Did Ken Lay Fool Everyone?
Last week I wrote about Enron CEO Ken Lay's death, in Ken Lay is Dead, after he had been convicted of fraud and conspiracy in the giant energy company's collapse, but before his sentencing.
I focused on the fact that he tried to fire the whistleblower, Sherron Watkins, who informed him of brewing trouble in his company.
Other bloggers focused on how "timely" his death appeared and asked if it was suicide.
And CEO magazine reveals that under the "abatement doctrine," the death of former Enron Chairman Kenneth Lay wipes both his conviction and indictment from the criminal record, complicating civil suits against his estate.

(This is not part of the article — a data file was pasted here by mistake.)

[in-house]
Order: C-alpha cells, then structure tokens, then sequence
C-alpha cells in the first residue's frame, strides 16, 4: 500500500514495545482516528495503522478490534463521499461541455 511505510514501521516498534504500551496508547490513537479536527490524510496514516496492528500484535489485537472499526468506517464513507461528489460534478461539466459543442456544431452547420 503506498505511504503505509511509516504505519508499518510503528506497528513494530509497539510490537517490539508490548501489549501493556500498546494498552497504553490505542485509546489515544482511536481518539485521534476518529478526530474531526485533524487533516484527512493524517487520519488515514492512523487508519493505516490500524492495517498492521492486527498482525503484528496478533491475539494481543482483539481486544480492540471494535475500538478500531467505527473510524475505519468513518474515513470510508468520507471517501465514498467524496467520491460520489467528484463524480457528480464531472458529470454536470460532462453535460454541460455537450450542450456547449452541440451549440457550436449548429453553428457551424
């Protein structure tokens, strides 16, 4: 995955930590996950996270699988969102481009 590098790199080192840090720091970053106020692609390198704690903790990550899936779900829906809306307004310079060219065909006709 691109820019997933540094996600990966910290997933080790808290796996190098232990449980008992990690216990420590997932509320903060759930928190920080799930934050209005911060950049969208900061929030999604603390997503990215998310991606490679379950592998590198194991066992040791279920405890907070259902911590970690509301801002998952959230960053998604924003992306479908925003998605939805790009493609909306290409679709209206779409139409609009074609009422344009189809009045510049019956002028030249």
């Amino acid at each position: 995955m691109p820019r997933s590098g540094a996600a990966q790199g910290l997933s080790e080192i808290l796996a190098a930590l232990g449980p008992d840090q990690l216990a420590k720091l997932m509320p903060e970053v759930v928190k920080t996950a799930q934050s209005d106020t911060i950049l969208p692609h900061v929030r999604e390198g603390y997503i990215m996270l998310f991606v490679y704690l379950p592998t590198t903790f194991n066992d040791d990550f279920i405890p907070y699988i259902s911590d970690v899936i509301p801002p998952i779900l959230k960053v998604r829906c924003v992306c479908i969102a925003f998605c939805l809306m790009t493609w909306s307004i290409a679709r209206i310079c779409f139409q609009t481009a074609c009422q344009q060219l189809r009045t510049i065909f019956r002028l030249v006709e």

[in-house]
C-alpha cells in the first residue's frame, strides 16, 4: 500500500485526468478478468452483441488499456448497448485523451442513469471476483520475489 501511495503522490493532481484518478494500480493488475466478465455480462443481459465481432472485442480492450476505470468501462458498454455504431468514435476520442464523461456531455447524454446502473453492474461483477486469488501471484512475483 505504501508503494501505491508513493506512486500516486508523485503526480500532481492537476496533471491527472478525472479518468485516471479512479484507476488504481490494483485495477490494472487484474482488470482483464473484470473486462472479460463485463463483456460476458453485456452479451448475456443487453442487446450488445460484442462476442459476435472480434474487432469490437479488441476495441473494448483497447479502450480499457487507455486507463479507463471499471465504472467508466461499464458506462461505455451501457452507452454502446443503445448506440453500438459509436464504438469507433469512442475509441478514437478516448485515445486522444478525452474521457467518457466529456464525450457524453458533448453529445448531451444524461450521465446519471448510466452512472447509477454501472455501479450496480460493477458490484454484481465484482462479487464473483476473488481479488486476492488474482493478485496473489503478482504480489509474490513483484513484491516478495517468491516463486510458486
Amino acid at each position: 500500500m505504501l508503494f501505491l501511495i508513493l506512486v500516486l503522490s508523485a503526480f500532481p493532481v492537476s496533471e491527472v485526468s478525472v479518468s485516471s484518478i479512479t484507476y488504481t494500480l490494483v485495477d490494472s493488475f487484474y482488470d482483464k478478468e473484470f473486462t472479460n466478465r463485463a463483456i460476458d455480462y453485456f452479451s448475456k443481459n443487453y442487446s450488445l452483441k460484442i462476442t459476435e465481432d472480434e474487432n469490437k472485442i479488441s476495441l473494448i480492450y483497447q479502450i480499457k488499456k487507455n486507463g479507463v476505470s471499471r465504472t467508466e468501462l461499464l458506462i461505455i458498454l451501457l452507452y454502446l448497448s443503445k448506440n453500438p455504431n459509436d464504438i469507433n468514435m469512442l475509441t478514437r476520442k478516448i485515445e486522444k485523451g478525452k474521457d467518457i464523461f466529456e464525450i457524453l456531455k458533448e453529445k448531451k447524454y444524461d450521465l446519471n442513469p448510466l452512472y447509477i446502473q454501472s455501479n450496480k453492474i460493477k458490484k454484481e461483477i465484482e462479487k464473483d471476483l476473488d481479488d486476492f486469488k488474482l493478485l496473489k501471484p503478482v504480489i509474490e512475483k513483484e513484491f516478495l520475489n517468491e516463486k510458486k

"If you're on appeal and you die before that appeal is decided, it's like stepping into the way-back machine," says law professor Peter J. Henning of Wayne State University. "It's as if Lay were never charged."
And there is good reason for this, the courts have explained that "the state should not label one as guilty until he has exhausted his opportunity to appeal."
This suggests that that the Department of Justice's claim against Lay for $43.5 million will also be dismissed.
So even in his death, Ken Lay appears to have fooled everyone, one last time.